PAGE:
For example, employers might reclassify a termination as a layoff, which is technically covered by unemployment insurance. Or employers might not exercise their right to challenge a terminated employee’s claim for unemployment benefits — challenges that often influence the Employment Security Department’s ultimate eligibility decision, legal experts say.
Employers hoping to avoid litigation don’t “want to back the worker into a corner,” Emery said. “If you set up a situation where your worker has no choice but to quit, and then you try to fight their unemployment benefits, you’re begging for a (court) fight.”
More broadly, many employers would rather avoid or defer tough decisions related to controversial policies, and to some degree that may also be the case even for government agencies such as the Employment Security Department, legal experts said.
The department “would prefer to not be dealing with … the nuance of whether or not someone should obtain benefits who’s separated for reasons related to a mandate,” Rittereiser said. “Employers and the Employment Security Department are looking for opportunities to interpret things in a way that avoids coming to a conclusion on the mandate generally.”
“Nobody really wants to test this in the courts,” Emery added.
Another factor that could reduce the number of denied claims: Some separated workers may not even bother filing for unemployment benefits, which now cover only about half of lost wages due to the expiration of enhanced federal benefits in September, and max out at $929 a week.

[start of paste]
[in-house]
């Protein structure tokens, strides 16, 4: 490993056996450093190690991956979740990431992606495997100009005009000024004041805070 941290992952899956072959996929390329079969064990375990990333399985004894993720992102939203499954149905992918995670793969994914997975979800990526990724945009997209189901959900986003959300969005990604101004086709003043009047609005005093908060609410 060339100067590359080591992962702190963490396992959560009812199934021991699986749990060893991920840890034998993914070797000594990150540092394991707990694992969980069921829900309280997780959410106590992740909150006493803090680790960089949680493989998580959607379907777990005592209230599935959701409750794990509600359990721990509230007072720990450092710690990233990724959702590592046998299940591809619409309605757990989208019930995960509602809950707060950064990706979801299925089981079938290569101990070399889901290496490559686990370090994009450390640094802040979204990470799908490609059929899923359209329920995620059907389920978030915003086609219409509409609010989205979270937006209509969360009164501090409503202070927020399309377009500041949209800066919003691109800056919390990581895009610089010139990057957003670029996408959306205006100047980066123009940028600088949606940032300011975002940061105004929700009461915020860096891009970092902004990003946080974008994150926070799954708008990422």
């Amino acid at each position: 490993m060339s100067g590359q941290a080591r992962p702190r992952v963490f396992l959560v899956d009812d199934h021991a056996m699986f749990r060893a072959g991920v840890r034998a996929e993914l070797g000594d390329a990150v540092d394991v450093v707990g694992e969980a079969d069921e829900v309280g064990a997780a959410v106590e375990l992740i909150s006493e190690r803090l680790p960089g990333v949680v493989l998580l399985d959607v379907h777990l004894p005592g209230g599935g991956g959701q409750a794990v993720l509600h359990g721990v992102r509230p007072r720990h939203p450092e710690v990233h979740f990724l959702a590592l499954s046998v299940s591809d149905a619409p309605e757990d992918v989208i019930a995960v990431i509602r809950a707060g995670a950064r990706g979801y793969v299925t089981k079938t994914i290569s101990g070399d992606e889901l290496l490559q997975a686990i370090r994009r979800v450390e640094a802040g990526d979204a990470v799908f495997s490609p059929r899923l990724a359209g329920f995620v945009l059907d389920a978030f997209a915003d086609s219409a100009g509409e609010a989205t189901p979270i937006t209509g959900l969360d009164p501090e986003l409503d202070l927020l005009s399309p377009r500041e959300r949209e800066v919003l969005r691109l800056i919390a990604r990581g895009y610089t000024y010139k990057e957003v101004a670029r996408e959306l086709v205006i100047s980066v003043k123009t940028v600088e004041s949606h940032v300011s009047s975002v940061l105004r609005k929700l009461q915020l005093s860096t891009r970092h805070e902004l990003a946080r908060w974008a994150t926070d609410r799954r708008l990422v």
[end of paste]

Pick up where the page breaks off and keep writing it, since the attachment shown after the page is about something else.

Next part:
Still, Employment Security Department officials are sticking to their “Don’t count on benefits” message. The low number of claims flagged so far as mandate-related likely reflects the fact that most claims arising from quitting or being fired, regardless of reason, are automatically held for review, which can take six to eight weeks, Demerice said.
Given that the state mandate deadline was around seven weeks ago, the Employment Security Department expects to see an increase in flagged claims over the next two or three weeks, he said.
“Inevitably, some will be denied,” Demerice added. “So it would be irresponsible for us to be putting out a public message that would say you’re likely to get benefits, when there will be a great number of folks that won’t.”